We skirted the edge of a hilly vineyard in Paso Robles, California, where juicy grapes were just short of harvest. The sun had just risen, the chill and mist of the early morning was just wearing off, and the group of us were perfectly silent, despite the Instagram-perfect scene before us and our desire to articulate it out loud.
Instead, we silently practiced the inner work of gratitude.
Gratitude is something I've begun to view as an entrepreneur's superpower, especially for those of us looking to balance the roller coaster of the startup life with the parallel highs and lows of parenting. Even better, since it's so easily done and within reach at any moment, gratitude is practically a superpower on demand.
As an entrepreneur, practicing mindfulness and especially gratitude strengthens the fibers of resiliency that are so necessary to a startup life. As a yoga and meditation teacher, I've learned mindfulness and gratitude are areas of study philosophically and scientifically. Combining those approaches creates a unique perspective on the most realistic, effective and helpful strategies.
Here's a brief summary of what entrepreneurs most need to know about the practice of gratitude.
Start with the basics.
Start by listing the most essential things you're grateful for. As in, I'm grateful I woke up today. I'm grateful I slept on a bed, with a blanket and even a pillow. I'm grateful I have a selection of clothes to choose from, food on my table at breakfast, and enough money in my pocket for a cup of coffee.
These are basic things but they are not small things. They are the essential building blocks for a practice of gratitude, and it's important to be very familiar with them. Particularly for the down days when the climb seems insurmountable, we can find things to be grateful for. That's true even if what we're grateful for is the air we breathe and a roof over our head.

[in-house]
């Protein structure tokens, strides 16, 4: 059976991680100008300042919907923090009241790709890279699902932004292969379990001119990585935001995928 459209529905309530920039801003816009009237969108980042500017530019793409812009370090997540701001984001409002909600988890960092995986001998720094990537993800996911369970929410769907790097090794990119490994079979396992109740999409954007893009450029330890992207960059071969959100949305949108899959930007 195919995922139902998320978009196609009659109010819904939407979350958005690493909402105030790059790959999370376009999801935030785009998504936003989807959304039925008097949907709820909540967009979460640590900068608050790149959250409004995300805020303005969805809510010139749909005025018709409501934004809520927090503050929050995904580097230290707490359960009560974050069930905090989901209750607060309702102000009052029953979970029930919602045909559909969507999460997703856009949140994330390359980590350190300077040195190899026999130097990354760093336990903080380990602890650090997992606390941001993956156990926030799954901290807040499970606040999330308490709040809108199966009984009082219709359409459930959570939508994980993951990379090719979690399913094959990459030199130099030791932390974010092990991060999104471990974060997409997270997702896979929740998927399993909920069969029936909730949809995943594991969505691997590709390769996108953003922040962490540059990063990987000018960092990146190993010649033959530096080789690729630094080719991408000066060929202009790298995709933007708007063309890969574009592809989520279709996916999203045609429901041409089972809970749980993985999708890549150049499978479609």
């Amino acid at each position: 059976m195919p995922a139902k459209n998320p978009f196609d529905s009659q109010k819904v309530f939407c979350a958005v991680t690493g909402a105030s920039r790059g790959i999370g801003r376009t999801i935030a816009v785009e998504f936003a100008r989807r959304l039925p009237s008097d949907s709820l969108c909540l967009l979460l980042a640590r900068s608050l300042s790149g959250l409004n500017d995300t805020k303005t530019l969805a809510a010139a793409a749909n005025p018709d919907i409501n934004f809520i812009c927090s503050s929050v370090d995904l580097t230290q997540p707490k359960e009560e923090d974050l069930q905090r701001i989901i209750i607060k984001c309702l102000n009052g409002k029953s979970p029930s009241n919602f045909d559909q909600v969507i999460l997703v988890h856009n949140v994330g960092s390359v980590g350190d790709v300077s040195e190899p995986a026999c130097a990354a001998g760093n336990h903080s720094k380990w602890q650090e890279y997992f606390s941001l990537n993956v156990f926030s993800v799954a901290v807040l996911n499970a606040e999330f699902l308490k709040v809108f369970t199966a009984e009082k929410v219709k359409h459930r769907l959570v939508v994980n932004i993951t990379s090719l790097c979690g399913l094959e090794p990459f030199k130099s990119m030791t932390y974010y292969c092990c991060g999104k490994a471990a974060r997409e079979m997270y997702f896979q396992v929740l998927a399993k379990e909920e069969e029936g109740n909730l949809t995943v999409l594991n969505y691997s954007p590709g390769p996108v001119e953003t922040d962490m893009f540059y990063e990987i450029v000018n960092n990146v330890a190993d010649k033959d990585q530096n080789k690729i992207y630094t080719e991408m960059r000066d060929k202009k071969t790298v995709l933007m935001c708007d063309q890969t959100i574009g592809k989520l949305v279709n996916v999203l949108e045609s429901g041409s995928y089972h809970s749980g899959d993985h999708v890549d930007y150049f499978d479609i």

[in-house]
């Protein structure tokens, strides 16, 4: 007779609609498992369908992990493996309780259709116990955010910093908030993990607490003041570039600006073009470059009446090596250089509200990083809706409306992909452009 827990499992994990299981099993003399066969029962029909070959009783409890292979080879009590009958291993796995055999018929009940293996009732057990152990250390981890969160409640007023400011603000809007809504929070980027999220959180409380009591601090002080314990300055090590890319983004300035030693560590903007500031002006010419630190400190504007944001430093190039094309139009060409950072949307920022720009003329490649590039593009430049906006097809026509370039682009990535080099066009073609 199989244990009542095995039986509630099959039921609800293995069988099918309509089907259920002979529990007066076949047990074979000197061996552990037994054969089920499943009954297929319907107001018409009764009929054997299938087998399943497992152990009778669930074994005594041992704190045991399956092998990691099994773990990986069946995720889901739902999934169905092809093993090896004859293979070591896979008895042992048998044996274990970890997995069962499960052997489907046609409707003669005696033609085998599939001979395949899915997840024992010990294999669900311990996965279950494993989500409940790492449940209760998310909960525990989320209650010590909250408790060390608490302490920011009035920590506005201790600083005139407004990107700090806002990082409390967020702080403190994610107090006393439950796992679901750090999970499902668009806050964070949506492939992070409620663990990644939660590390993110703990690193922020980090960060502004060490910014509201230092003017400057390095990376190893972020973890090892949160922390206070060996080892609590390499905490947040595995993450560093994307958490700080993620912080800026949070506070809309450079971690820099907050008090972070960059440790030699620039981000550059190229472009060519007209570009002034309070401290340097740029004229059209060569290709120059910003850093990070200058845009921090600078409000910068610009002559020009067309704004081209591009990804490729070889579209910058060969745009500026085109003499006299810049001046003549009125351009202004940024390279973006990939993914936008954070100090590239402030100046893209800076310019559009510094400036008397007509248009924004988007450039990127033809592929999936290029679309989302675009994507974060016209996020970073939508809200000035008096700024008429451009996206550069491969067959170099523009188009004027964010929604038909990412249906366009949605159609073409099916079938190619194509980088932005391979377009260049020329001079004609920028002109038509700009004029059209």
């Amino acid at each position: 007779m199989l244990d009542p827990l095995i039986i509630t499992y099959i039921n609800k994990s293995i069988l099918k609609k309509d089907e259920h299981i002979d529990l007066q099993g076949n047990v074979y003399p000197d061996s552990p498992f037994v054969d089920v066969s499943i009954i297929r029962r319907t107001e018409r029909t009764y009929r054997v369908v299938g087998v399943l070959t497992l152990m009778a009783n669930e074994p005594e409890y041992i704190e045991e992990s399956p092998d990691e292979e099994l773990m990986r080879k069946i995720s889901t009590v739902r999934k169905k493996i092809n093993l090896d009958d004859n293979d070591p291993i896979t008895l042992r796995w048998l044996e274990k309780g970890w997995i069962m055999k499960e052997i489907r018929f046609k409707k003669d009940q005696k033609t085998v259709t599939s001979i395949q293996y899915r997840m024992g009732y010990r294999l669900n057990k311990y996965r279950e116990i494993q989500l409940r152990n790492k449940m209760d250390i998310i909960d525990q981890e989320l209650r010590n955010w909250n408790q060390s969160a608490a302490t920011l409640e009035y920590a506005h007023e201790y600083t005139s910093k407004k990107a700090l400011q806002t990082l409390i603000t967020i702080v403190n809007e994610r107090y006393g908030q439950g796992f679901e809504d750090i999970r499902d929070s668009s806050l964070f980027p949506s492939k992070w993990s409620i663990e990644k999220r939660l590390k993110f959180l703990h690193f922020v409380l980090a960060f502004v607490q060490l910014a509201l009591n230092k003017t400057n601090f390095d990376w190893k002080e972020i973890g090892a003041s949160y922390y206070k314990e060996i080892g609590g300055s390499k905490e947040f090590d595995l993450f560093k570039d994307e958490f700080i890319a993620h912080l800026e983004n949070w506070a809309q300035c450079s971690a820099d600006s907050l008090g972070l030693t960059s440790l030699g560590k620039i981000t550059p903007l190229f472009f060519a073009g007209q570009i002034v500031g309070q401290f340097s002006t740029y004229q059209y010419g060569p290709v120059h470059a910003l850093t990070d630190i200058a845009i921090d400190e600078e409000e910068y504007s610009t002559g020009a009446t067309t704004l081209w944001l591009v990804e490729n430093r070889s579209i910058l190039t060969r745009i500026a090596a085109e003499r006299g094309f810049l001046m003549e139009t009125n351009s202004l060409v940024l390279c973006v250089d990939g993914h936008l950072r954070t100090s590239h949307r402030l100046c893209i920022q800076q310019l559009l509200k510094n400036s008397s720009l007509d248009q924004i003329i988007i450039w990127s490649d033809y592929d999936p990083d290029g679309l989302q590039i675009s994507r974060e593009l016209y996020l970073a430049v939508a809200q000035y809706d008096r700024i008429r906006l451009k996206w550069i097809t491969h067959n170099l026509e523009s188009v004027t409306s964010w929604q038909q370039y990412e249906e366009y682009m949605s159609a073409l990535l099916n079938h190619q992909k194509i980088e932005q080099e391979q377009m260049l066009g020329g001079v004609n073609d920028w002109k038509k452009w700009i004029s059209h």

Write them down or say them out loud.
A few years ago I experimented with writing a gratitude list every single day for 365 days. My kids were little, the school carpool lane was part of my everyday life, and that's when the gratitude list most often happened. I did it electronically on a private blog, which meant I could scroll back through the days for reminders as often as needed.
Those 365 days of gratitude shifted some things.
It turns out that listing the things we're grateful for, especially out loud or in writing, starts to shift our mindset because it activates our parasympathetic nervous system. That's the part of our biology that offsets stress, including anxiety and anger.
There's science behind the effects of gratitude, like evidence of reduced cortisol and increased activity in different areas of the brain. Like many other skills from learning a second language to interval training at the gym, we also know that short but consistent practice is more beneficial than longer but more sporadic periods of engagement.
All of which is helpful to know but here's the bottom line: gratitude offsets stress and anxiety, and it makes us feel safe. That's what I call a superpower.